Alcohol, drugs and driving in NSW
The effects of alcohol on both physical and mental functioning make driving hazardous—alcohol is involved in around one-third of all road deaths.
The Road Transport Act 2013 (NSW) Part 5.1 deals with road offences that involve alcohol and/or drugs. The procedures for testing for alcohol or other drug use by drivers and other road users are covered in Schedule 3 to the Road Transport Act 2013.
Driving under the influence
It is an offence under section 112 of the Road Transport Act 2013, to drive or attempt to drive ‘under the influence’ of a drug or alcohol. A full list of drugs can be found in Schedule 1 of the Drug Misuse and Trafficking Act 1985 (NSW). Proof of this offence requires proof beyond reasonable doubt that the driver was intoxicated to some degree by the drug or alcohol.
If the police reasonably suspect that a person is driving under the influence of a drug, they have the power to take them to a hospital for a blood or urine test for the presence of drugs, under the supervision of a doctor.
It is an offence to refuse to submit to a blood test or a urine test in these circumstances. It is likewise an offence to wilfully alter the amount of drug in your blood or urine before having the test, unless it is more than two hours since you were driving.
Prescribed content of alcohol
Since the introduction of breathalysers and random breath testing (RBT) for alcohol, drink-driving offences are now much more commonly charged as driving with the relevant ‘prescribed concentration of alcohol’ (PCA).
This in effect bypasses any need to prove intoxication — the presence of alcohol in a person’s system is sufficient evidence for the offence to be proved. Blood alcohol concentration is measured in grams per 100 mL (g/100 mL). For most fully licensed drivers, the prescribed limit is 0.05. For drivers with a learners or provisional licence — L or P-plate drivers—the limit is zero. For people driving heavy vehicles or public passenger vehicles — trucks or buses — and people driving vehicles containing dangerous goods, the limit is 0.02.
The amount of alcohol that can be consumed before a person reaches the legal limit varies considerably from one person to another, and for the same person in different circumstances. There is also a range of offences relating to refusal or failure to submit to a roadside breath testing, providing blood samples and for interfering with samples, set out in Schedule 3 to the Road Transport Act.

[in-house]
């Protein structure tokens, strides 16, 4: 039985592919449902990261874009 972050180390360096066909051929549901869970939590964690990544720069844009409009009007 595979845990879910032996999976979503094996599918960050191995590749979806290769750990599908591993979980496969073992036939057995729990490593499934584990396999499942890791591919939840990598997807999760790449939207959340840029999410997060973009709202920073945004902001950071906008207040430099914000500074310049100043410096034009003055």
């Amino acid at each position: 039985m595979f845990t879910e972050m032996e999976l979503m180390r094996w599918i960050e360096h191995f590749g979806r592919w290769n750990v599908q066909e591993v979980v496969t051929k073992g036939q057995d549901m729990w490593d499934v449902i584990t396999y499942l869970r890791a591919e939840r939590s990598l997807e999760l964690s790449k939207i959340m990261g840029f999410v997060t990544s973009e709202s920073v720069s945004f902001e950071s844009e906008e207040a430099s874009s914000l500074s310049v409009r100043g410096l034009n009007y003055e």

Presence of certain drugs
It is an offence under the Road Transport Act 2013 (NSW) to drive with THC (the psychoactive ingredient of cannabis), cocaine, methamphetamine or ecstasy ‘present’ in the driver’s saliva, blood or urine (although only saliva is usually tested).
It is also an offence to drive with morphine present, but this substance will not be detected by saliva swab.
The police have the powers to test drivers for the presence of these drugs. Mobile drug testing (MDT) involves a saliva test using drug screening equipment. If the initial saliva test indicates positive, then the driver must undertake a second saliva swab at a mobile drug bus or police station.
If the second swab shows positive, the police issue the driver with a direction not to drive for 24 hours. If the second swab is negative, the driver is free to go. But the second sample is sent to the laboratory for analysis, whether it is positive or negative. If the laboratory analysis confirms the presence of THC, cocaine, methamphetamine or ecstasy, the driver is issued with a court attendance notice for the offence. It is the analysis by the laboratory, not the roadside test results, which the police rely on as evidence in court.
The offence requires only proof of the presence of one of the three drugs in the saliva sample. It is not necessary for the police to prove any impairment of driving ability. It is a defence to this charge if the driver had an honestly held and reasonably based belief that they did not have any relevant drug present in their saliva at the time of the driving.
As with Random Breath Testing, there are offences for failing or refusing to submit to a saliva test or provide a blood sample in Schedule 3 to the Road Transport Act.
Offences and penalties related to driving under the influence of alcohol and drugs in NSW.
The licence disqualification periods are mandatory, but only on conviction. They can only be avoided if the magistrate deals with the case under section 10 of the Crimes (Sentencing Procedure) Act 1999 (NSW) to impose no conviction for the offence. A person cannot receive the benefit of two section 10 dismissals without conviction in a five-year period, and any subsequent offence will mean mandatory disqualifications apply.
For prescribed content of alcohol offences, the penalties increase with a higher blood alcohol readings. The offences are in ‘ranges’, measured in grams per 100 millilitres of blood or in 210 litres of breath:
- novice range: zero - 0.02
- special range: 0.02 – 0.05
- low range: 0.05 – 0.08
- middle range: 0.08 – 0.15
- high range: over 0.15.
These prescribed limits are set out in section 108 of the Road Transport Act 2013 (NSW). For serious and repeat offences imprisonment is an option.
Police can obtain blood or urine samples from drivers involved in fatal road accidents. Under the Crimes Act 1900 (NSW) a person convicted of driving under the influence of a drug and causing death is liable for a maximum penalty of 10 years' jail (or 14 years if there are circumstances of aggravation such as speeding).
The information on this page was originally published in The Quick Guide to Drugs and Alcohol. It has been updated to reflect changes to the law.